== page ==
The frameworks make the life of the software developers much easier by offering various solutions for developing applications and services. They automate the implementation of standard solutions, saving tones of time. Thanks to this, the developer is capable of focusing on the application creation to a greater extent than on routine tasks where no creative thinking is needed only time wasting.
There are dozens of convenient frameworks suitable to work with Python code. As usual, there are some fans of pioneering frameworks, and there are fans of old ones like Django, which was created in July of 2005 and still strives to improve and surprise web developers with each new release.
Django is a free open-source full-stack high-level framework. It is a well-organized framework, which simplifies the whole development of large and complicated applications with its range of popular features. It allows coders to add most of the standard functions as a single package instead of searching for individual libraries. Among them are such popular ones as authentication, URL routing, data scheme migration, etc.
Django uses Object Relational Mapping (ORM) programming technique for converting information between incompatible types of systems and to map objects to database tables. The same code works with different databases, so switching from one database to another becomes a simple task. The main databases with which Django works are PostgreSQL, MySQL, SQLite, and Oracle.
Django is the web application created in Python and dedicated serving as its integrated development environment (IDE). One of the basic principles of this framework is DRY – meaning Don’t Repeat Yourself. Django web systems are built of one or more applications that are recommended to be made alienable and connectable. This is one of the most noticeable architectural differences of this framework compared to some others like Ruby on Rails.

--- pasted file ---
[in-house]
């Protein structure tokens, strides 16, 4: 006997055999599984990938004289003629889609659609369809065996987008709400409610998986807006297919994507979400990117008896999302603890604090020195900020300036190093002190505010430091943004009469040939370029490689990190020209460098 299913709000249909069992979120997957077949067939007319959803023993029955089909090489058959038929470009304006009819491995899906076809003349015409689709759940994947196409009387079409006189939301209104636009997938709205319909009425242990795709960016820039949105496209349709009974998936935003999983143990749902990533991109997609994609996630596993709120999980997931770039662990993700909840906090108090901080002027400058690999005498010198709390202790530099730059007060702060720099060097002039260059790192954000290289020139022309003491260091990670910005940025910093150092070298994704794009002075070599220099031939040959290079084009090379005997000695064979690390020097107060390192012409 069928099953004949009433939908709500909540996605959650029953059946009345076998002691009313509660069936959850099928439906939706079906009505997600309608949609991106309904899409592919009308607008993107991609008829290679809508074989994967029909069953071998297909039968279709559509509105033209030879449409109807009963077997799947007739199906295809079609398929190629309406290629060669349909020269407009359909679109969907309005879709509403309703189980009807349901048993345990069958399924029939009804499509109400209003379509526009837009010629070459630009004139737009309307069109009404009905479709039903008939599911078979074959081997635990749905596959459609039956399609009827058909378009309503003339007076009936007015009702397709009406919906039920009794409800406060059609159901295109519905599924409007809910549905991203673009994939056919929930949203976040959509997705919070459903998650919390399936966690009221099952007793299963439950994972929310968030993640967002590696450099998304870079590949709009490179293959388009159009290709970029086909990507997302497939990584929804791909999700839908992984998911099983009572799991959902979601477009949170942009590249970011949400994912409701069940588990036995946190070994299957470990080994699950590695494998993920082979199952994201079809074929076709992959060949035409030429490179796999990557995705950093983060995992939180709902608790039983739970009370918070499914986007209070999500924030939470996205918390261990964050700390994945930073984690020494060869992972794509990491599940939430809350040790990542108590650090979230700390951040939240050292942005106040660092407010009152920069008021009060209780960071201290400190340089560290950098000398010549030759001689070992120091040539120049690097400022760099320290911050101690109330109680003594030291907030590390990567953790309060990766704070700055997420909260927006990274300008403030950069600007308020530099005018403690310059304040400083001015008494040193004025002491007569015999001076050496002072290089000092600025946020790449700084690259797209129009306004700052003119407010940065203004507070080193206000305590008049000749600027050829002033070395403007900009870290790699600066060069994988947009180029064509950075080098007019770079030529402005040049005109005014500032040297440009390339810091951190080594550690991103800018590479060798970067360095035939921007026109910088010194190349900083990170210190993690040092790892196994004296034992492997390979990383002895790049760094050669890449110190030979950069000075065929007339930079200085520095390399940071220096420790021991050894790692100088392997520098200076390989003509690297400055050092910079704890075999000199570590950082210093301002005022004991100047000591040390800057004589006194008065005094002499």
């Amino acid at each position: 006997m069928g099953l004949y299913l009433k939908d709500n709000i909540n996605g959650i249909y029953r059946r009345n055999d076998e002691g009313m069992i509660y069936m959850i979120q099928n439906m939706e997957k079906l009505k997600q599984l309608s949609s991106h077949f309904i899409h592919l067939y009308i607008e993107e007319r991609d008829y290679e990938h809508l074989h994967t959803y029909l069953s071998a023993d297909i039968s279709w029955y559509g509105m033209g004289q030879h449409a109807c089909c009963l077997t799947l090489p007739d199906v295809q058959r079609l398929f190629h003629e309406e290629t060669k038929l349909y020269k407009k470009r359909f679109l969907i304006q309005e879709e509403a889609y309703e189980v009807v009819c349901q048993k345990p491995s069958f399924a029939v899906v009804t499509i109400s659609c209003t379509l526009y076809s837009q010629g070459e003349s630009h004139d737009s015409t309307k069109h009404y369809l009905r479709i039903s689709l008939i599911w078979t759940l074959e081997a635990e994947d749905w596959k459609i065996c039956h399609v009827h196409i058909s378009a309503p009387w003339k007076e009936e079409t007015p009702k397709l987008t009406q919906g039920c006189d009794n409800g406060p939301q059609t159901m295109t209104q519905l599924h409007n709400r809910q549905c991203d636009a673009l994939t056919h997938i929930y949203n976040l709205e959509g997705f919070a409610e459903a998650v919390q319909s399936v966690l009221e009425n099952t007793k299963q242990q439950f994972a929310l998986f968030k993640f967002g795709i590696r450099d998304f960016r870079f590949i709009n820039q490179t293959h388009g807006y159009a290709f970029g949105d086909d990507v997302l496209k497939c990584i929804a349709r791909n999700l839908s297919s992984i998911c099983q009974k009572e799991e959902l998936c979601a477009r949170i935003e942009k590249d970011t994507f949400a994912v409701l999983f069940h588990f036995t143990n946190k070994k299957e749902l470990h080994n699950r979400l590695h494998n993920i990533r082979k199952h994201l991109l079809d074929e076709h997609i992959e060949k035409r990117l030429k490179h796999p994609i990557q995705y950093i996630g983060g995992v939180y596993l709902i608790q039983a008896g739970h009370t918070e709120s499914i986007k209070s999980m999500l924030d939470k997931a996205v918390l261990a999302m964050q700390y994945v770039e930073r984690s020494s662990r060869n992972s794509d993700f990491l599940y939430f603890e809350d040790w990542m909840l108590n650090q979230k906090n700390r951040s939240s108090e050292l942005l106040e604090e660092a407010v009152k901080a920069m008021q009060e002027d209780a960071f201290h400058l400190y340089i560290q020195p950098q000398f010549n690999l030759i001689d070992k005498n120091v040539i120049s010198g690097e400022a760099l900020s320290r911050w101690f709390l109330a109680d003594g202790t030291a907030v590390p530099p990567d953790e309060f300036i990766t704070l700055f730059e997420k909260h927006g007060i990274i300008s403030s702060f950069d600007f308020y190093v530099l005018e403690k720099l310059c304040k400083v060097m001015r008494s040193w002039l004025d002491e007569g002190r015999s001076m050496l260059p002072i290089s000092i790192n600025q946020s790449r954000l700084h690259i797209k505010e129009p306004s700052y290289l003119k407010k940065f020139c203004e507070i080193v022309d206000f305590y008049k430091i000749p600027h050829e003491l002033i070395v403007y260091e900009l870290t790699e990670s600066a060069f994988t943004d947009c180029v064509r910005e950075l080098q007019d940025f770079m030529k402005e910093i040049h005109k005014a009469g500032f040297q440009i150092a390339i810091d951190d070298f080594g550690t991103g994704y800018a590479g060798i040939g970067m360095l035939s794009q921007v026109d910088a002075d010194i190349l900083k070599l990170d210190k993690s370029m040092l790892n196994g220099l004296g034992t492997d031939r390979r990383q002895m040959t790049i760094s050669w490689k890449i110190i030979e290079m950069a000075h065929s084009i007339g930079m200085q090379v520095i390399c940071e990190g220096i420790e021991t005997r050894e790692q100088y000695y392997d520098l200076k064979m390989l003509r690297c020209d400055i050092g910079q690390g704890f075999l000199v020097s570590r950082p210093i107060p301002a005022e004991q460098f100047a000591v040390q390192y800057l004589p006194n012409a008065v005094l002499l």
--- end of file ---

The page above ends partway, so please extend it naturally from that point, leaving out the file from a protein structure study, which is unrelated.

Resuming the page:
Initially, Django was designed to run under Apache, along with the mod_python module equipped with PostgreSQL as a database. Currently, in addition to PostgreSQL, Django can work with other database management systems (DBMSs) like SQLite, MySQL (MariaDB), Microsoft SQL Server, DB2, Firebird, SQL Anywhere and Oracle. For the work with the Django’s database, it uses its own ORM, in which the data model is described by the Python classes, and the database scheme is generated from it. In addition to the features built into the framework core, there are packages that extend Django’s capabilities.
Django’s architecture is similar to Model-View-Controller (MVC). The controller of the classical MVC model corresponds approximately to the level that is called View in Django, and the presentation logic of the View is implemented in Django by the Templates level. Because of this, the layered architecture of Django is often referred to as Model-Template-View (MTV).
In its early times, Django was developed to provide more convenient work with news resources, which seriously influenced the framework architecture. The framework provides a number of tools that help in rapid informational websites development. Developers no more deed to create controllers and pages for the administrative part of the website, as Django possesses the built-in content management application that can be included in any website constructed on Django and which can manage several websites at once on one server. The administrative application allows one to create, modify, and delete any of the website content objects logging all actions performed. The application also provides an interface for managing the rights of users and groups.
Django has developed quite a lot of ready-to-use solutions distributed under a free license, including systems for managing online stores, universal content management systems, as well as more focused projects oriented on Python web development.